Megan, born 2004
Megan Grace was born full-term on September 12, 2004, our sixth child. She looked perfectly healthy at birth; she was pink, and beautiful. Within the next 28 hours, however, I noticed that she was breathing much too hard and fast. She was taken to the special care nursery and then eventually transferred to YNHH for more tests. We were shocked to hear the diagnosis of Hypoplastic Left Heart Syndrome.
The doctors told us about the three-staged surgeries immediately after the diagnosis, and we met the surgeon. After her first surgery was postponed due to less-than-optimal labs, she had the Norwood (Sano type) procedure at 10 days old. The Lord blessed her with a good recovery and she was able to come home from the hospital two weeks later. Megan was able to nurse and gained weight slowly, but adequately. Three months later, she started having difficulty feeding and she started to desat.
She had her pre-Glenn cath January 3rd. She had a very difficult time after the cath as her sats dropped down into the 40's and 50's. So she had her bi-lateral, bi-directional Glenn surgery two days later. The surgery went well but she had a very difficult recovery. The doctors had seen moderate to severe tricuspid regurgitation during the echo and surgery and considered going back in to fix it. Megan was extubated, then re-intubated for a week. During her month-long stay in the PICU, it was determined that she had a paralyzed left local cord, making it very difficult for her to feed. She came home with an ng tube.
The following month was a nightmare. Megan had much difficulty nursing; she was gagging and vomiting much of the time. Despite my best efforts to get calories into her through the ng tube, she was not gaining weight. Another visit to the cardiologist revealed that there was an aortic obstruction, along with tricuspid regurgitation. After an unsuccessful attempt to balloon open the arch in the cath lab, Megan headed back to the OR for an aortic arch reconstruction, and tricuspid valvuloplasty; her third surgery in six months. Despite a left lung collapse following extubation, Megan had a good recovery and was home 8 days after surgery. She did well, and began to grow on a regimen of breastfeeding, ng feeds and baby food. After a few months, we were able to remove the ng tube altogether.
Around her first birthday, she began to refuse to nurse. The next few months were nerve wracking. She stopped eating, began losing weight, part of her left lung kept collapsing and she just looked sicker and sicker. They finally diagnosed her with congestive heart failure and increased her medications. We headed for Boston Children's Hospital for a cardiology consult. Soon after, Megan ended up in the hospital for a week with a respiratory illness; that probably saved her life. We were finally able to get her to keep the ng tube in again and get her some nutrition. After many tests, we headed back to Boston for a catheterization. Three days later, she went in for her 4th surgery - a tricuspid valvuloplasty and annuloplasty band. She recovered well but stayed in complete heart block and ten days later had a pacemaker implanted. Once again she recovered quickly and we were home a week later. Six weeks later, in February 2006, Megan finally got her g-tube. She is dependant on it for most of her nutrition but we continue to work on her feeding skills.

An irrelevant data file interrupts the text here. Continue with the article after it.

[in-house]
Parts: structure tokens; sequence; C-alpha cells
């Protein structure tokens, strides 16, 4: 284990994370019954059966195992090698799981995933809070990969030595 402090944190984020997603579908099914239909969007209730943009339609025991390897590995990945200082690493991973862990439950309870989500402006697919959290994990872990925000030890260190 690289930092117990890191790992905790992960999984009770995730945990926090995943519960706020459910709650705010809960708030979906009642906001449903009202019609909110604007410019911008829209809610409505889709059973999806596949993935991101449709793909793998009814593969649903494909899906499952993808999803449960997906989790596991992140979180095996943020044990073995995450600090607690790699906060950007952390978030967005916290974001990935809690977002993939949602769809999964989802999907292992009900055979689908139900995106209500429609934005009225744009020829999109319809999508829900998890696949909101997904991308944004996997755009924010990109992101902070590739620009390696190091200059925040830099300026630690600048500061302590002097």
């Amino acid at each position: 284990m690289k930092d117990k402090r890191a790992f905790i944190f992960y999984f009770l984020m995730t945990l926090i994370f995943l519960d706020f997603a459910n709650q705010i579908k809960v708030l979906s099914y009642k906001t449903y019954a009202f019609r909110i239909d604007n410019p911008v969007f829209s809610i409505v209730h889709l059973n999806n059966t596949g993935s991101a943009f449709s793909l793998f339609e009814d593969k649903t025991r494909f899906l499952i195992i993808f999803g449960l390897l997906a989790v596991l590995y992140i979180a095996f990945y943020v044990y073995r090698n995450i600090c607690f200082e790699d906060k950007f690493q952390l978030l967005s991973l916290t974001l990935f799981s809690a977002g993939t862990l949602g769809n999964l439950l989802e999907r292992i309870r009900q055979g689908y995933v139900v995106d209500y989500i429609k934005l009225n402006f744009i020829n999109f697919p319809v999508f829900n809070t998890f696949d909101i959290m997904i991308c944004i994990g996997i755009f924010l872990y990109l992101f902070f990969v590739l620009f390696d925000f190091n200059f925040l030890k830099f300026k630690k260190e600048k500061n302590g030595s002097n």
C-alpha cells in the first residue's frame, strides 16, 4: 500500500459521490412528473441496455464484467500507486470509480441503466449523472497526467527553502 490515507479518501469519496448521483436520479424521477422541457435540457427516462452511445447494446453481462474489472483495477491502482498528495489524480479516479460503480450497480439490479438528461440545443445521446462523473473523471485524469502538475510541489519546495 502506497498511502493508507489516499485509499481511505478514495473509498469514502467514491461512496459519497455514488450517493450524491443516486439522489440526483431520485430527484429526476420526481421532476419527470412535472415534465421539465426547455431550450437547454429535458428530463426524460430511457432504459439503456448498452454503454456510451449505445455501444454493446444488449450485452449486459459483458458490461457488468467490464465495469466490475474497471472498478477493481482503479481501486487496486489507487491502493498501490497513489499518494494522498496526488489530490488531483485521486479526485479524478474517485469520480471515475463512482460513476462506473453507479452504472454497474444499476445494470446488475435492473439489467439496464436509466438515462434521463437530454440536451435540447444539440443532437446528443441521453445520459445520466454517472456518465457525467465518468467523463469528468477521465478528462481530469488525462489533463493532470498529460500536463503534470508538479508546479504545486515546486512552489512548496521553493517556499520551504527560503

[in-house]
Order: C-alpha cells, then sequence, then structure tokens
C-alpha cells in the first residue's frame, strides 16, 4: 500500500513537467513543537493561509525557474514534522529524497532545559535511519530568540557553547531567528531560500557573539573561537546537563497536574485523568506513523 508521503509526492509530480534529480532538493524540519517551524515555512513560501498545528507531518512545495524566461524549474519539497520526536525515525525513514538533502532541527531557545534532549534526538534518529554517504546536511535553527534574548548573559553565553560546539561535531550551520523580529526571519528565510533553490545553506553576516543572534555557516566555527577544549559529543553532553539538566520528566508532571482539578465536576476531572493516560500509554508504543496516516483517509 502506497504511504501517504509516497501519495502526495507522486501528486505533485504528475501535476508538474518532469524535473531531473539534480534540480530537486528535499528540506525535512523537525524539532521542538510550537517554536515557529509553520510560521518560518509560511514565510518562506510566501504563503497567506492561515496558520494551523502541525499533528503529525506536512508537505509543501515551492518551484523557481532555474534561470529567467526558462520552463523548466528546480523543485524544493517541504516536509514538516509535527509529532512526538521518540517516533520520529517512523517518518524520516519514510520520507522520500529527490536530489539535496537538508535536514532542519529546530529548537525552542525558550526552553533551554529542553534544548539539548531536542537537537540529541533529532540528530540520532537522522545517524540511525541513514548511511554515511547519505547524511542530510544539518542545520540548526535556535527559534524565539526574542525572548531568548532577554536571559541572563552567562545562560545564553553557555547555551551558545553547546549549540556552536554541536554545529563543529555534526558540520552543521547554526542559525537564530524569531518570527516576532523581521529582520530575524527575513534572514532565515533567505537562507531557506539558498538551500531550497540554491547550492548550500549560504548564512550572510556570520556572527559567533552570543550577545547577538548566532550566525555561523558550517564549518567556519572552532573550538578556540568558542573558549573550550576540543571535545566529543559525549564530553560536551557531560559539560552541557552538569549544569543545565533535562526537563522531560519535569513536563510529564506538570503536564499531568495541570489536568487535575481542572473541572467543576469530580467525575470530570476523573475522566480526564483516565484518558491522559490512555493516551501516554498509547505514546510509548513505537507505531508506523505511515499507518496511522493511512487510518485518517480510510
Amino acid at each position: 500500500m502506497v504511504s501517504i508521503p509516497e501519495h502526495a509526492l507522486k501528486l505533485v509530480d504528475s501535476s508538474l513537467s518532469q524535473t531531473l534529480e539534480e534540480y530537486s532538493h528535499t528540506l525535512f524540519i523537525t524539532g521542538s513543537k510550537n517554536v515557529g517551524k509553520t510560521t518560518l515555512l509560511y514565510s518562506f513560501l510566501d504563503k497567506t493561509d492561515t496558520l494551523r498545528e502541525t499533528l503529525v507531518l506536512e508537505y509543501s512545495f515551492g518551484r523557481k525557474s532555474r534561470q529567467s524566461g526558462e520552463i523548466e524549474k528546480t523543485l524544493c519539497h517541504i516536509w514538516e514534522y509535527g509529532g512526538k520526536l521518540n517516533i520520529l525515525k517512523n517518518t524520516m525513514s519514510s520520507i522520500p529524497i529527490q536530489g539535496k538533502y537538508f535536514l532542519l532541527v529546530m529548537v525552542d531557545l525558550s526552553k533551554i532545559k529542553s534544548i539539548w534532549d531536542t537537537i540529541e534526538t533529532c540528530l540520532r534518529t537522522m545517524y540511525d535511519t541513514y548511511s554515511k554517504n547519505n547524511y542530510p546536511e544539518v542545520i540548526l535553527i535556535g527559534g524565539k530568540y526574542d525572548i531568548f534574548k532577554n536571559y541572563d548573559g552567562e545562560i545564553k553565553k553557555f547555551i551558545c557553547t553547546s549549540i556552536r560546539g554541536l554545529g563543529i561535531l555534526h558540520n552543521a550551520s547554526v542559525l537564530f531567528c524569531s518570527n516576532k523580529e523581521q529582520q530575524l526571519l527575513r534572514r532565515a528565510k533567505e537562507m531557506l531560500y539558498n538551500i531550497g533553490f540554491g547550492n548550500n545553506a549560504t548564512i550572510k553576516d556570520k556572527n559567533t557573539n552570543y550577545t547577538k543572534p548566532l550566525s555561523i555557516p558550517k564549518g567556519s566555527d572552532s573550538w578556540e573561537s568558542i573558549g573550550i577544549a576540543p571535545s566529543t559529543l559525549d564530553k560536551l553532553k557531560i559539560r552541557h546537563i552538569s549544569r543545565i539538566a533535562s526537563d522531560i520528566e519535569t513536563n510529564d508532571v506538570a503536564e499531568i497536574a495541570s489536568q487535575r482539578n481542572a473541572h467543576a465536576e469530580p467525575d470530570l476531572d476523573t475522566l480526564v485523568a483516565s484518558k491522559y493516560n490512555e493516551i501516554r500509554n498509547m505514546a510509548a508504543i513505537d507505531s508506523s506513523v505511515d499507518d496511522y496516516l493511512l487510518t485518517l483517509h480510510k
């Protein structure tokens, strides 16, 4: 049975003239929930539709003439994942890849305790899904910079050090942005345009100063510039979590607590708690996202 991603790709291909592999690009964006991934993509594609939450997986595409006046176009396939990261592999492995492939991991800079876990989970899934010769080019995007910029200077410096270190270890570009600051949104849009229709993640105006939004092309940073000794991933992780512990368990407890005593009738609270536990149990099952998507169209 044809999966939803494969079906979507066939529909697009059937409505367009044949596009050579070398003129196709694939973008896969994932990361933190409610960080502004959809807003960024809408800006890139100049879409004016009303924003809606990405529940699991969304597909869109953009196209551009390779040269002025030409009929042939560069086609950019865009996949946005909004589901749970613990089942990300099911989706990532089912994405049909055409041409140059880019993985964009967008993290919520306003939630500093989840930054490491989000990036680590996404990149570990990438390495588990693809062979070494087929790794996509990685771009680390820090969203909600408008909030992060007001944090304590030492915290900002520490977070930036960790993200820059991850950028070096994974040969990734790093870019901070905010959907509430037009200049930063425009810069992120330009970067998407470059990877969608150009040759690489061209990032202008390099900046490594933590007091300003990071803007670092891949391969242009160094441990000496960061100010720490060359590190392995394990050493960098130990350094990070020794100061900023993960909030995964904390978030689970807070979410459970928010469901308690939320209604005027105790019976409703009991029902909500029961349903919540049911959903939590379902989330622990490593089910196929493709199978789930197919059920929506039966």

One year after her surgery in Boston, a PC check-up revealed a narrowing above the tricuspid valve, restricting blood flow going through it. A follow-up two months later revealed a little more narrowing. So in March, she had an exploratory pre-Fontan catheterization at BCH. She tolerated it well and we came home the following the day. The results showed that her pressures are a little high making it questionable whether she is a candidate for the Fontan.
After months of gathering information, meetings with the transplant team in Boston, and a meeting with the surgeon, it was determined that there was risk in proceeding with the Fontan, but it was a reasonable risk. She turned out to be a poor candidate for a transplant. Megan had her Fontan surgery on November 28, 2007. She had a longer recovery, with some pleural effusions, but overall she did well, and went home three weeks later. In the months that followed, she was finally able to talk more, sing, and became much more mobile, as her energy increased. The following year, when she was four, we went to a 4-week Intensive Feeding Therapy program in Hershey, PA to help her with her feeding skills. We were able to get her off her daytime tube feedings; she only gets supplemental feeds at night.
The next few years were relatively quiet. Megan started homeschooling, and is doing well. She has no learning difficulties. She is now 8 years old, and is such a happy, funny girl. This summer, she had her pacemaker replaced, along with an EP catheterization. Following that, she started to get puffier, and her belly got even more distended (it had been getting progressively bigger the last year or so). Blood work showed that she was losing Protein, Albumin and IgG. She was admitted to Yale Children’s Hospital and diagnosed with and treated for Protein-Losing Enteropathy. We have changed up her medications, and are hoping to get things under control. After a follow-up appointment in Boston, we have decided to start researching the possibility of a Heart/Lung transplant. The next course of action is uncertain at this time but the Lord has been so faithful during Megan's journey that we know she is in His hands, and we will trust Him to direct our path.
Story by Megan's mom, Cheryl - Connecticut